Unlike the crisis at Penn Station, where engineering works have been accelerated following a series of infrastructure failures, the woes on the Subway are more difficult to assign to a single cause. Users’ current ire is arguably a culmination of years of simmering dissatisfaction over the slow pace of modernisation, combined with a series of external factors, including the legacy impact of Superstorm Sandy in 2012, which has left New York MTA facing years of track, station and tunnel repairs.
According to MTA data, overcrowding is the overwhelming cause of train delays, far outstripping infrastructure faults. This in turn reflects one of the systemic challenges the network faces: a surge in ridership that started around 2011 and has continued broadly evenly since then. In 2016, average weekday Subway ridership was 5·7 million, the highest since 1948, and annual traffic volume was 1·8 billion, almost double the 1 billion carried in 1990. One immediate consequence is that the timetabled 30 sec dwell time is proving extremely hard to maintain at crowded stations, notably in Manhattan.
Perhaps unsurprisingly, political pressure for action has mounted steadily throughout 2017. MTA’s Performance Dashboard indicates that on-time performance to the end of May was 62·9%, some 12 percentage points behind target. In response, on July 25 MTA Chairman Joseph Lhota — who returned in January to a role he held for nine months in 2012 — outlined a series of short- and long-term measures seeking to improve resilience and reliability.
The first phase of his turnaround plan is designed to ‘deliver improvements within one year’, according to MTA. Priority measures include a signalling renewal programme targeting 1 300 of the most vulnerable locations, a ‘deep clean’ of tunnels and stations to improve drainage and reduce fire risk, and a three-fold increase in the rate of installation of continuous welded rail. Rolling stock overhauls are to be stepped up, and maintenance staff are to prioritise door repairs as this is one of the leading causes of in-service delay. The second phase of the plan, to be ‘outlined in the coming weeks’, will address wide-ranging enhancements to rolling stock, train control and telecoms. In total, the package could cost up to $8bn.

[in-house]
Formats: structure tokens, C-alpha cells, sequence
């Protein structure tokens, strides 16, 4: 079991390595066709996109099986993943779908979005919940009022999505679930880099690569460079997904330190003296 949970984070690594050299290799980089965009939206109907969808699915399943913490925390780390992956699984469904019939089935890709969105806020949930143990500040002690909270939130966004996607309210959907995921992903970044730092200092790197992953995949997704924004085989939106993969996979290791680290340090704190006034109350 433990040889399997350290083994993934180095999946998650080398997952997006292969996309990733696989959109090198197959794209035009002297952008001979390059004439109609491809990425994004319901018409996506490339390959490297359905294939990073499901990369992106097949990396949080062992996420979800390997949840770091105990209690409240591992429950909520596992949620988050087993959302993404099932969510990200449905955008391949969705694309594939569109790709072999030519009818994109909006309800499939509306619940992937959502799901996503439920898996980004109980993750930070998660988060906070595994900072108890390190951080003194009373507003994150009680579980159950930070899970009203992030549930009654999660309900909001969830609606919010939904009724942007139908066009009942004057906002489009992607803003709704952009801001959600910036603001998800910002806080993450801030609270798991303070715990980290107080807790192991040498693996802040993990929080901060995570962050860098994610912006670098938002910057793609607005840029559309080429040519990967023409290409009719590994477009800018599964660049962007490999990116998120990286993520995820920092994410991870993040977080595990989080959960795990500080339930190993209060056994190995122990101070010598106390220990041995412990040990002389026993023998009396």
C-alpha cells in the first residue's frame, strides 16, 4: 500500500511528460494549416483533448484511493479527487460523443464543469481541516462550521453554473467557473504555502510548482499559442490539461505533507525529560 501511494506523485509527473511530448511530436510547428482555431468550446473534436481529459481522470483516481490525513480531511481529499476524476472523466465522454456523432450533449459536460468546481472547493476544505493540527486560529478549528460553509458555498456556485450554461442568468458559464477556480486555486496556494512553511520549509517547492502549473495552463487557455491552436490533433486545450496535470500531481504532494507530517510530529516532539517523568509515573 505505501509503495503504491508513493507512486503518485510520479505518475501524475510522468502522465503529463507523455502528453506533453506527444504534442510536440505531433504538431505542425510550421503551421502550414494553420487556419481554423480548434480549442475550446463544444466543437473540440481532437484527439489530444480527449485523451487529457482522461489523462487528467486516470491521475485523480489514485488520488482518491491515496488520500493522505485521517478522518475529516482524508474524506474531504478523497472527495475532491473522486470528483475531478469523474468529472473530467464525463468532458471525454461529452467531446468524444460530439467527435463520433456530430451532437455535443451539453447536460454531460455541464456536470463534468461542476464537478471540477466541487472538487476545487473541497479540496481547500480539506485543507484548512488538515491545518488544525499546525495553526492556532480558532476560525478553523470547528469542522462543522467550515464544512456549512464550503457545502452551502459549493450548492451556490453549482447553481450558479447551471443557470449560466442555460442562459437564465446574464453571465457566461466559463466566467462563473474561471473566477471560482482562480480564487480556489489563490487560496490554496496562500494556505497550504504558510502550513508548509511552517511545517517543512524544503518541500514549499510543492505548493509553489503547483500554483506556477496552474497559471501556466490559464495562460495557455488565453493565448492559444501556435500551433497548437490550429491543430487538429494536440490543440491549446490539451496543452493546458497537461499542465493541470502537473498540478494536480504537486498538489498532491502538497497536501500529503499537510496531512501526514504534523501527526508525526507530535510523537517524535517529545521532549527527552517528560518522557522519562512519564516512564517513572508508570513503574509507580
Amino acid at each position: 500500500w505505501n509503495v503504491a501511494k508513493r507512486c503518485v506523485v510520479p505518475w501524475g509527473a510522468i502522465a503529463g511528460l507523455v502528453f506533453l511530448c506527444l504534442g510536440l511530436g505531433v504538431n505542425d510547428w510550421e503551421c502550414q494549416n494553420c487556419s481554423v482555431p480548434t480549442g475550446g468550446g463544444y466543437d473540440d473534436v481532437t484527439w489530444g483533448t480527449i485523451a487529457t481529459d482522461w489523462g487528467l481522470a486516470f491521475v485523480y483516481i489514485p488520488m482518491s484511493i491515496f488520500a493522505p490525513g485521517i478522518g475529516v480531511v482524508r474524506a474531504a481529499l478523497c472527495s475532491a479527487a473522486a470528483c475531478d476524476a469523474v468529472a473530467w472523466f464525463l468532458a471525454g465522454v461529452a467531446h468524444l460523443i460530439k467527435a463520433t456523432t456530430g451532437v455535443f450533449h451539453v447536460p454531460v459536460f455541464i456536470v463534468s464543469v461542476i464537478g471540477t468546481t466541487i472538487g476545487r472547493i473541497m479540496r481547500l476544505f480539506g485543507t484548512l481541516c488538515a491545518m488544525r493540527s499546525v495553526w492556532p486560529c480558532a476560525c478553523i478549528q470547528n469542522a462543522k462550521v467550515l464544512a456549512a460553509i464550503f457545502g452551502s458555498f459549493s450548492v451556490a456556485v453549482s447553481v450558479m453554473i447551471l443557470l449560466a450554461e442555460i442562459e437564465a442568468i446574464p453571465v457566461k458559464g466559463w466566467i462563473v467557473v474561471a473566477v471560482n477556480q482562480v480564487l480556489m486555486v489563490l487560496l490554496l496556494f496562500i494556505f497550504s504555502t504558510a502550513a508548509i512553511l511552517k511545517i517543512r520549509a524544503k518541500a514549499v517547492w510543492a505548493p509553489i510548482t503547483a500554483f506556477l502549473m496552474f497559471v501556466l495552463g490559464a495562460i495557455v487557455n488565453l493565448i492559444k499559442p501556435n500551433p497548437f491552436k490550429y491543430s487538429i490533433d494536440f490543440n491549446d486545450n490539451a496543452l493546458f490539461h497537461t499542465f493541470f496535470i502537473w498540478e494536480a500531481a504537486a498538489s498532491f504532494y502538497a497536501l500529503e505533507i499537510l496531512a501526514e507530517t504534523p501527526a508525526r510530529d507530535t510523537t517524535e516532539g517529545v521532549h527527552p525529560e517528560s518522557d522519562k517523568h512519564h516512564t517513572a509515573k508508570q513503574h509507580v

Yet as New York transport advocates are quick to point out, any meaningful improvement in the quality of services must be delivered against a backdrop of institutional infighting about funding, governance and regional politics. At the core of this impasse is a decades-old wrangle about how far the Subway network is the responsibility of the city of New York or that of New York state.
In principle, MTA is an arm of the state legislature, and as such the ultimate responsibility for the condition of the Subway lies with Governor Andrew Cuomo. In recent months, Cuomo has shown himself particularly hands-on regarding ‘big ticket’ transport projects, reportedly appearing in person at worksites during the final weeks before the opening of the $4·4bn Second Avenue Subway on January 1.
Cuomo is looking to increase the state’s role in MTA’s governance, although it already has more representation on the authority’s 14-seat management board than any other entity. At present, there is no voting majority: the state has six seats and the city four, while the suburban Nassau, Suffolk, Westchester, Dutchess, Orange, Rockland and Putnam counties share four seats between them. Cuomo’s proposal, outlined on June 20, would add two seats for the state and give the chairman — appointed by the Governor — an extra vote. This would effectively give the state nine votes out of 17.
Commuter groups were unimpressed. ‘Governor Cuomo’s MTA board proposal obscures the very real fact that the Governor already controls the MTA. In practice, can the Governor point to any situation in which other MTA board members have teamed up to block his initiatives?’, asked campaigners from The Riders Alliance.
Despite seeking to enhance the state’s control over MTA, Cuomo is determined that the city pays its share towards Subway improvements, and this is causing ongoing friction with Mayor of the New York Bill de Blasio. Responding to pressure from Albany, on August 7 de Blasio proposed a ‘wealth tax’ on city residents earning more than $500 000 per year. The proceeds would be directed to fund repairs to the metro network. Yet while both de Blasio and Cuomo are Democrats, the state legislature is controlled by the Republican party, who are unlikely to look kindly on tax hikes, however pressing the needs of Subway passengers in distant New York City. After the ‘summer of hell’, Gotham’s commuters need an ‘autumn of hope’, yet rapid improvements seem a faint prospect.